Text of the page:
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Hospitals paid almost $100,000 to a ransomware attacker

Hackers are increasingly targeting healthcare institutions with malware because of their poor cyber-security posture, reliance on legacy IT systems, third-party services and the need to access information as soon as possible in order to deliver great patient care.  These are the conclusions released in a new report entitled McAfee Labs Threats Report: September 2016

It says that hospitals paid almost $100,000 (£75,500) to a specific bitcoin account.  In the first half of 2016, one ‘actor’ (it could be a single hacker, but more likely a group) apparently received $121 million in ransomware (189,813 bitcoin), targeting various industries. This actor, according to the report, has had profits of $94 million in the first six months of this year.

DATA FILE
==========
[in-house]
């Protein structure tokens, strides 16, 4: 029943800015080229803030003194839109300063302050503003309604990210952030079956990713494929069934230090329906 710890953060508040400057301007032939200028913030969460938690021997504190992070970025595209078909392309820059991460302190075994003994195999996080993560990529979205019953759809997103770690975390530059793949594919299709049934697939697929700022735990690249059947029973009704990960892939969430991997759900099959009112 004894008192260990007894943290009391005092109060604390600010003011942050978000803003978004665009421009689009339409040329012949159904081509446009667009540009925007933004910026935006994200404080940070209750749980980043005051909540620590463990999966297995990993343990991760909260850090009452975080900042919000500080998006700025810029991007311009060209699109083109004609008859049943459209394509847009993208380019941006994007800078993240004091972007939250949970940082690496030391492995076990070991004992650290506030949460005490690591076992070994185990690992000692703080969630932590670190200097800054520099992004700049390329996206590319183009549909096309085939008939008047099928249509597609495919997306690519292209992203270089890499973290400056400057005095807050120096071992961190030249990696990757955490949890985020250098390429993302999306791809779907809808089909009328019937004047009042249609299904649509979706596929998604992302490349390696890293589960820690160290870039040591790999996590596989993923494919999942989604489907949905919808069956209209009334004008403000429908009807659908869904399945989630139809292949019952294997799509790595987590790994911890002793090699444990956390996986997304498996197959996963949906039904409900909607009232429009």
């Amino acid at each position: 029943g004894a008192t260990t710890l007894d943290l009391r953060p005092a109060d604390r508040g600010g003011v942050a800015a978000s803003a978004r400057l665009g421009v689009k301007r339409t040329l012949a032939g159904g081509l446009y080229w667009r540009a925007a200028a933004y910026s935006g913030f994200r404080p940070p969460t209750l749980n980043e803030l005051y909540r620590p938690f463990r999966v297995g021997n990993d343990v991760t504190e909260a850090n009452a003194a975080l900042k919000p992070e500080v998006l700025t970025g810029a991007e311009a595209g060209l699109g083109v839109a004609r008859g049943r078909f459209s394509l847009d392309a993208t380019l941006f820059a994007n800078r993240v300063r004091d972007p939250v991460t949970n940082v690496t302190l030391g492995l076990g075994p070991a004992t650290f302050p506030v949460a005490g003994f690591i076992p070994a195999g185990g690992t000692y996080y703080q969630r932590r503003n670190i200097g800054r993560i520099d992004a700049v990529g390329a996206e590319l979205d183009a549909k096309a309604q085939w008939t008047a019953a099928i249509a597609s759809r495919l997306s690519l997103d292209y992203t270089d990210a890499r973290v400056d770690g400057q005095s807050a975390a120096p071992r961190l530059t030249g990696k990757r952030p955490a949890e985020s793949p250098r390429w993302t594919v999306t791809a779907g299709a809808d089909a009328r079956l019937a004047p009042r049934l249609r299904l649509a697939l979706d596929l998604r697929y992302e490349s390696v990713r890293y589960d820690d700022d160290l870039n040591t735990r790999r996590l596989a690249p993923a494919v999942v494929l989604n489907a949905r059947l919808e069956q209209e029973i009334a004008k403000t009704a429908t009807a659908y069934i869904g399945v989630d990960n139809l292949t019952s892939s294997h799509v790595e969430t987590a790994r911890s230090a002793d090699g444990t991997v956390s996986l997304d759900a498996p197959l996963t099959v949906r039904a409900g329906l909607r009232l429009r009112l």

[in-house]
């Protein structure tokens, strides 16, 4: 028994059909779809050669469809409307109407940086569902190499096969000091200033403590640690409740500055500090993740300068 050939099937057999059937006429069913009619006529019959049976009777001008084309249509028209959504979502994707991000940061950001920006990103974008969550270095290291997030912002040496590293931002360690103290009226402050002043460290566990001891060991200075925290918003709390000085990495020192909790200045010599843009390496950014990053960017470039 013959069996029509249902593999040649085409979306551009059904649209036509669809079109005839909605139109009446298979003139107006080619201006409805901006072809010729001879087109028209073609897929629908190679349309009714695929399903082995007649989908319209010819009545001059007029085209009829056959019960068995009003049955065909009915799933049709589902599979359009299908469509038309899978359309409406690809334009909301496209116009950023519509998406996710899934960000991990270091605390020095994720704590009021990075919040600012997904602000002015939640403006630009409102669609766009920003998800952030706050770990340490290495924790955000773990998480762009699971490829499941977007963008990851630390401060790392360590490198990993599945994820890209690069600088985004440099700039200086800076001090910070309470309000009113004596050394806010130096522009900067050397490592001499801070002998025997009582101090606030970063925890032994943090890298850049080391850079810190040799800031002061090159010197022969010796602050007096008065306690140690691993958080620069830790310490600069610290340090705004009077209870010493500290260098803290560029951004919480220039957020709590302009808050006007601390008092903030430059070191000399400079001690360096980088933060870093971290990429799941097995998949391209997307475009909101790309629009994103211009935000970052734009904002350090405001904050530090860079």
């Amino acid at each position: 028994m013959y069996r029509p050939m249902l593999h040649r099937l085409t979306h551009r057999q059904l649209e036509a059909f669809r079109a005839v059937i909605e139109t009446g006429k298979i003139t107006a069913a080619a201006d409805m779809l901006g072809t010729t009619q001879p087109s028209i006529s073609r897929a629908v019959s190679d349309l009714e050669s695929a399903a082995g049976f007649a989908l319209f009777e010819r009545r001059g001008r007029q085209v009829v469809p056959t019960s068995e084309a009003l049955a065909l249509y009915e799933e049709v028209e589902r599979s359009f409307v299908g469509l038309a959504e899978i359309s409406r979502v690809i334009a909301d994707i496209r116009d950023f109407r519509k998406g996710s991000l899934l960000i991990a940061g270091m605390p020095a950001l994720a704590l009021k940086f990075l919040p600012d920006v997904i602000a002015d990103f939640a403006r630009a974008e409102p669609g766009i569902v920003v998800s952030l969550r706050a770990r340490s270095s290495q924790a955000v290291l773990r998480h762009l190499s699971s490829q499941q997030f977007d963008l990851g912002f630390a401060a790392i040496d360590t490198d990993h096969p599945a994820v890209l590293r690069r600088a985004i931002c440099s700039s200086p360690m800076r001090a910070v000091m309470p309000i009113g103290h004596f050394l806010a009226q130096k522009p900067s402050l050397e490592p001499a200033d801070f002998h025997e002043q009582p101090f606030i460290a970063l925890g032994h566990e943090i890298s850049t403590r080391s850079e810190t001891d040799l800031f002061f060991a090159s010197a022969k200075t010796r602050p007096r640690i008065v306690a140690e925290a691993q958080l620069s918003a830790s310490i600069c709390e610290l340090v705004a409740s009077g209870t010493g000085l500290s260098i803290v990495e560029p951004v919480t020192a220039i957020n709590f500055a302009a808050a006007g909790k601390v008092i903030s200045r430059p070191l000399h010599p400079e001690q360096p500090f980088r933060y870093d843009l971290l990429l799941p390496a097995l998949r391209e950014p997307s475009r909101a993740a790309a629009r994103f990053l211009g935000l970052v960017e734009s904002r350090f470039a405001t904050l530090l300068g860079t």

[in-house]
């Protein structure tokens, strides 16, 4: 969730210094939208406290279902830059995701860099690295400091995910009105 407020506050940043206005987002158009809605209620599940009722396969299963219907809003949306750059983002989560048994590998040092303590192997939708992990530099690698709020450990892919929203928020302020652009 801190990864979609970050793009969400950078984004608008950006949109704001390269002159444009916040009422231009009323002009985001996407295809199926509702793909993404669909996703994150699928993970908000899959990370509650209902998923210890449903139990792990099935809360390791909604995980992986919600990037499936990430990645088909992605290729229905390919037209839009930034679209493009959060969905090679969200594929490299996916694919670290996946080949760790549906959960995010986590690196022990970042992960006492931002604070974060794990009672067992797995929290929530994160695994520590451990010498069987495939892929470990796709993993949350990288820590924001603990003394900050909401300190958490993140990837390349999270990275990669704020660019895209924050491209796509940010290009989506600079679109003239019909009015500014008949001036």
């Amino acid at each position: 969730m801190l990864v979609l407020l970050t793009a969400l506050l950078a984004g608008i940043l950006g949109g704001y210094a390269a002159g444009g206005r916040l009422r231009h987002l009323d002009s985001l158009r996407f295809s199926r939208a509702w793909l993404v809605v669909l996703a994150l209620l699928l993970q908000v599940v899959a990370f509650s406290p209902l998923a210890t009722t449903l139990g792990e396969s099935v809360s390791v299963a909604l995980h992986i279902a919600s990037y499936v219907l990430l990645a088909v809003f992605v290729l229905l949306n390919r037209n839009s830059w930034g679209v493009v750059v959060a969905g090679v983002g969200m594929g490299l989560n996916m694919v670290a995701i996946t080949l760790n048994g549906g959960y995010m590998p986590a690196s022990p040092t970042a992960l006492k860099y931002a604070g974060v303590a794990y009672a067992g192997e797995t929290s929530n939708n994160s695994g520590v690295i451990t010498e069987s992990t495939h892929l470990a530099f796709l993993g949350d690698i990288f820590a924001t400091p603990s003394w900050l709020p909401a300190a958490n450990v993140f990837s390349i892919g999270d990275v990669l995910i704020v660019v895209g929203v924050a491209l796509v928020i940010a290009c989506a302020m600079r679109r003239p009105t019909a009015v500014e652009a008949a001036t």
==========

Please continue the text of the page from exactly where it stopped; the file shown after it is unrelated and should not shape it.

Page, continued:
“With cyber security threats including ransomware rising at such a rapid rate, organisations are having to come to terms with the fact that it’s fast becoming a question of ‘when’, not ‘if’, they suffer a breach,” said Raj Samani, CTO EMEA Intel Security. 

“As such, to stay ahead of cyber criminals, companies must think beyond simply implementing protection strategies, to putting systems in place to rapidly detect threats and correct their systems in the event of an attack. Industries such as financial services and retail have been aware of this threat for some time and have largely taken measures to implement such strategies. It’s crucial that the likes of healthcare and manufacturing pick up the pace with cyber security. 

Vulnerabilities in these sectors provide hackers with access to extremely personal, valuable and often irreplaceable data and IP.”    

Image source: Shutterstock/Martial Red

Sead Fadilpašić

Sead is a freelance journalist with more than 15 years of experience in writing various types of content, from blogs, whitepapers, and reviews to ebooks, and many more, across sites including Al Jazeera Balkans, TechRadar Pro, IT Pro Portal, and CryptoNews.